quail(redirected from common quails)
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Related to common quails: Coturnix coturnix
quail,common name for a variety of small game birds related to the partridge, pheasant, and more distantly to the grouse. There are three subfamilies in the quail family: the New World quails; the Old World quails and partridges; and the true pheasants and seafowls. No species of New World quail is migratory, but some Old World quail represent the only migratory species of the order. The migratory quail of Eurasia has been known for its phenomenal migrations since biblical times. Quails have high reproductive potentials, with 12 to 15 eggs laid per clutch. The nests are built on the ground in vegetation. The female does the major portion of incubation and rearing. Quails are extremely popular game birds. The Old World quail has never been naturalized in America; in the central and S United States the bobwhitebobwhite,
common name for an American henlike bird of the family Phasianidae, which also includes the pheasant and the partridge. The eastern bobwhite quail (Colinus virginianus) is about 10 in. (25 cm) long.
..... Click the link for more information. , Colinus virginianus, is commonly called quail (or partridge). The helmet and plumed quails, named for their crests, the Gambel's quail, and the valley and scaled quails are all western birds. They eat harmful insects and seeds and travel in flocks called coveys. Quails are classified in the phylum ChordataChordata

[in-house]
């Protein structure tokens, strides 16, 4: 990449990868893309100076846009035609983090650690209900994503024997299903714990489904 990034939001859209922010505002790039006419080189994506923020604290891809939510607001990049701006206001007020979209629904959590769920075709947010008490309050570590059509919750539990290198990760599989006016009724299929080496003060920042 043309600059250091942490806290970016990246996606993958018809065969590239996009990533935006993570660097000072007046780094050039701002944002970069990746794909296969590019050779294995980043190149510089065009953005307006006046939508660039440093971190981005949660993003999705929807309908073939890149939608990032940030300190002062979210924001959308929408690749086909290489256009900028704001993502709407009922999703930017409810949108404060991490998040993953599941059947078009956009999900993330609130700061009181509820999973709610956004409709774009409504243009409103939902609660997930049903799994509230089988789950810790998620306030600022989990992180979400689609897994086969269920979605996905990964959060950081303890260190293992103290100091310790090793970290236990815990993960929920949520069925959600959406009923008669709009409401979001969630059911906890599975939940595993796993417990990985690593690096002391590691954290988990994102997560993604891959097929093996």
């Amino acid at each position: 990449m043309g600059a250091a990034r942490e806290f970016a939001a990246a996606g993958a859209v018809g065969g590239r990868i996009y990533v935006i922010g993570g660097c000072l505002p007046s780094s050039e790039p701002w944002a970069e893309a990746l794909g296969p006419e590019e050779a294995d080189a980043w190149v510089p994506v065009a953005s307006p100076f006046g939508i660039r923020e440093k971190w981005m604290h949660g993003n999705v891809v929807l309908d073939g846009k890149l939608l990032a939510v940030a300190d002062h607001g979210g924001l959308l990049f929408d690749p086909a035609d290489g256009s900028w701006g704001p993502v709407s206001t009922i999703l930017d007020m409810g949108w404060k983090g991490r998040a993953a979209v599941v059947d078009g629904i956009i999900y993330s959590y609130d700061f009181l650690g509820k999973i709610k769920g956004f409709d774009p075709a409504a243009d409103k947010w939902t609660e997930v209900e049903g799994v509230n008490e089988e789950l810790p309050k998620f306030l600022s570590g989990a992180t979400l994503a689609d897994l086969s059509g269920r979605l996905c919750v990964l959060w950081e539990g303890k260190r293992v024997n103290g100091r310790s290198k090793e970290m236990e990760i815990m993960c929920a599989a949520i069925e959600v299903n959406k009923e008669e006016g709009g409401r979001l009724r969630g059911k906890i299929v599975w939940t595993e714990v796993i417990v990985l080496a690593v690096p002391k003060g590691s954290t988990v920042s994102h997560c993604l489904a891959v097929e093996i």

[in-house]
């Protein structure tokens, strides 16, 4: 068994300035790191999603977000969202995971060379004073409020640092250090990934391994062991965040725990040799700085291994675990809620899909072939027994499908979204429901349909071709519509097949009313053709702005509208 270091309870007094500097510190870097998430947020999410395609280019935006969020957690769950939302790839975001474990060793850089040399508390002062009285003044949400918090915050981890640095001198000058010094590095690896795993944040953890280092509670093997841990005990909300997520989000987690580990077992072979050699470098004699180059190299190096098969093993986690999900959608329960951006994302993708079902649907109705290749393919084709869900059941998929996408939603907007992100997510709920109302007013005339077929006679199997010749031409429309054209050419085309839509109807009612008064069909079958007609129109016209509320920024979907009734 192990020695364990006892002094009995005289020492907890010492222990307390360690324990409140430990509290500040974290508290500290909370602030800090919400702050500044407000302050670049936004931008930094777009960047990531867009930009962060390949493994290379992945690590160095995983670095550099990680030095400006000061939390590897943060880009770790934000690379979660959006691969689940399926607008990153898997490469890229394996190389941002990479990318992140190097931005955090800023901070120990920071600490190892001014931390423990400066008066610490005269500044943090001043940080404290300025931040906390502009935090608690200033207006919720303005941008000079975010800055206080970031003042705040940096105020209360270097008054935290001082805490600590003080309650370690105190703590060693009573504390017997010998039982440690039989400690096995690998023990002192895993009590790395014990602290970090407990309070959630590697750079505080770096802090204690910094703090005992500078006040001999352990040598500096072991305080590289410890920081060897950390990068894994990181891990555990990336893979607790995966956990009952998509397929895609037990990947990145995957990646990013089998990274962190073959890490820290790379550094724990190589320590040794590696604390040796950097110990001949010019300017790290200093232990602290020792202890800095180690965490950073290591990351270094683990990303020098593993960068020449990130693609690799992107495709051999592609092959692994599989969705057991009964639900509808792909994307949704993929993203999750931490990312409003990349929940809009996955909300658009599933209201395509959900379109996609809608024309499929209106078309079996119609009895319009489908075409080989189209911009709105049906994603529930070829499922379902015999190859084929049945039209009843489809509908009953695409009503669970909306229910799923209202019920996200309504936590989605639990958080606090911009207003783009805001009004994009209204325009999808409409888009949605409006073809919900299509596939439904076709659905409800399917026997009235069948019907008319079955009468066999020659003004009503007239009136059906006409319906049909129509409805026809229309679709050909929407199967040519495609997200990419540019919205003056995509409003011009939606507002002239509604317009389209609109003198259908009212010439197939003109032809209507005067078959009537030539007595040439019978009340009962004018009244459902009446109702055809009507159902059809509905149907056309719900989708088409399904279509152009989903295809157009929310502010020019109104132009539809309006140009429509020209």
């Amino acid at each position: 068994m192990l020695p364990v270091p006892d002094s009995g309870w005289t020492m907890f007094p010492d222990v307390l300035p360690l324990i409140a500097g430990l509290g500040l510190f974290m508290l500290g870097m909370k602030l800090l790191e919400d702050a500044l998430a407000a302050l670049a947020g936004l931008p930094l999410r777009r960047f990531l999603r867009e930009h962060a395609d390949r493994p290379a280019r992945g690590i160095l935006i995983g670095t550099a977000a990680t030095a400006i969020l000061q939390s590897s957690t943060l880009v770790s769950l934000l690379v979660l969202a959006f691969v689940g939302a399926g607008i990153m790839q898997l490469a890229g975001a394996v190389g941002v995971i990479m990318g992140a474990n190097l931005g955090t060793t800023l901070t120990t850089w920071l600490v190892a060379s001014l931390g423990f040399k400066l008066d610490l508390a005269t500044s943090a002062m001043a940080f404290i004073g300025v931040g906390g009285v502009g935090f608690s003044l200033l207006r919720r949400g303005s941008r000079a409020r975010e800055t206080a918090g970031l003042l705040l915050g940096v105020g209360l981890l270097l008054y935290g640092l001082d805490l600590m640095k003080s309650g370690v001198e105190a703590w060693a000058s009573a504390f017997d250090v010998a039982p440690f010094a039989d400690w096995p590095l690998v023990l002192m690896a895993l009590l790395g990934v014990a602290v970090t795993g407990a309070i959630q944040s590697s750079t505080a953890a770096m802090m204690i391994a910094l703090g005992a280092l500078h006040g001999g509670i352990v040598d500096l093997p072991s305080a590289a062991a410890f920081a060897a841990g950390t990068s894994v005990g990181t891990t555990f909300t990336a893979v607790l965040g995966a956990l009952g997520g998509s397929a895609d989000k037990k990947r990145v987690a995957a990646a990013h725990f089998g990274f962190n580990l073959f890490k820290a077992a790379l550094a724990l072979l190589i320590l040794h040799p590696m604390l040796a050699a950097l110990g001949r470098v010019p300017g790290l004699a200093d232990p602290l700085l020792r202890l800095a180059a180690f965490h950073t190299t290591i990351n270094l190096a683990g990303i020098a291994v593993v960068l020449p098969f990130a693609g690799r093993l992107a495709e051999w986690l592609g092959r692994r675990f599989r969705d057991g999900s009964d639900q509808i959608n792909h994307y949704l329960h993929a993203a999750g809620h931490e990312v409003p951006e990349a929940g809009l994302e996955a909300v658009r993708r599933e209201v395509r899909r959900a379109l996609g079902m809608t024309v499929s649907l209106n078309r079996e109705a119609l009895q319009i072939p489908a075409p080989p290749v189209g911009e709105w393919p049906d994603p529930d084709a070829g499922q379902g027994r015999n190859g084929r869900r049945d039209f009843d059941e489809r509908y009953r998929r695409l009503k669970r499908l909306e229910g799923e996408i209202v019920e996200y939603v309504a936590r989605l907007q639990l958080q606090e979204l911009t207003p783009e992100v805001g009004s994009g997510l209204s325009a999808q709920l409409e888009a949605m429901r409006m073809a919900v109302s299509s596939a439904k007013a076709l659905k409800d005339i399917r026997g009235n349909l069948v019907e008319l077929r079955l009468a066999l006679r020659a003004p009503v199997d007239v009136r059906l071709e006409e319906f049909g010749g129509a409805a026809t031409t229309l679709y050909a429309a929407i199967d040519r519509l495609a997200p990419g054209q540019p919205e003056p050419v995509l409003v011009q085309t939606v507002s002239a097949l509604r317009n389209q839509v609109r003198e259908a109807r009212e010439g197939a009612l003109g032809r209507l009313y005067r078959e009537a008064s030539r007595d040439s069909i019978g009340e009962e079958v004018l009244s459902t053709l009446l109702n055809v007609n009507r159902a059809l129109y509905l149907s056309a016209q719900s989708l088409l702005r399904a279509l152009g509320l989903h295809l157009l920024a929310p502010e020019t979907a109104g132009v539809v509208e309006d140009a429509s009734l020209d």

, phylum of animals having a notochord, or dorsal stiffening rod, as the chief internal skeletal support at some stage of their development. Most chordates are vertebrates (animals with backbones), but the phylum also includes some small marine invertebrate animals.
..... Click the link for more information. , subphylum Vertebrata, class Aves, order Galliformes, family Phasianidae.
(Coturnix coturnix), a bird of the family Phasianidae of the order Galliformes. The quail is 16–20 cm long and weighs 80–145 g. The brown back has light and dark spots and stripes; the jugulum is reddish and, in the female, has mottled markings. The quail is distributed in Europe, Africa, and Asia; in the USSR it is found eastward to Lake Baikal. It inhabits fields, plains, and mountains. The bird winters in Africa and southwestern Asia. The nests are built on the ground. A clutch contains nine to 15 eggs, which are incubated by the female for 15 to 17 days. Quail feed primarily on vegetable substances, including seeds, buds, and young sprouts; less commonly they eat insects. It has been found that inorganic fertilizers and pesticides used in agriculture have poisoned quail, resulting in a rapid decline in their number. The birds formerly were hunted during autumn migrations in the Crimea and the Caucasus. In Middle Asia, quail are kept in cages as “fighting birds” and songbirds. They have a loud, steady call.
A closely related species, C. japonicus, is found in the USSR east of Lake Baikal. It is bred domestically and on large farms for meat and eggs. Quail raising as a branch of the poultry industry originated in the 1950’s in Japan, where 700,000 to 800,000 birds for slaughter and several million eggs are now produced annually. As a result of selective breeding, strains have been developed for high egg production and have been exported to numerous countries. In the USSR, quail raising is conducted on specialized farms and at a number of kolkhozes and sovkhozes. The quail are kept in cages and fed dry rations, and the eggs are incubated. Hybrid breeds begin to lay eggs at age 35 to 40 days, producing 250 to 300 eggs annually. The eggs weigh 8–14 g; carcasses weigh 100–120 g.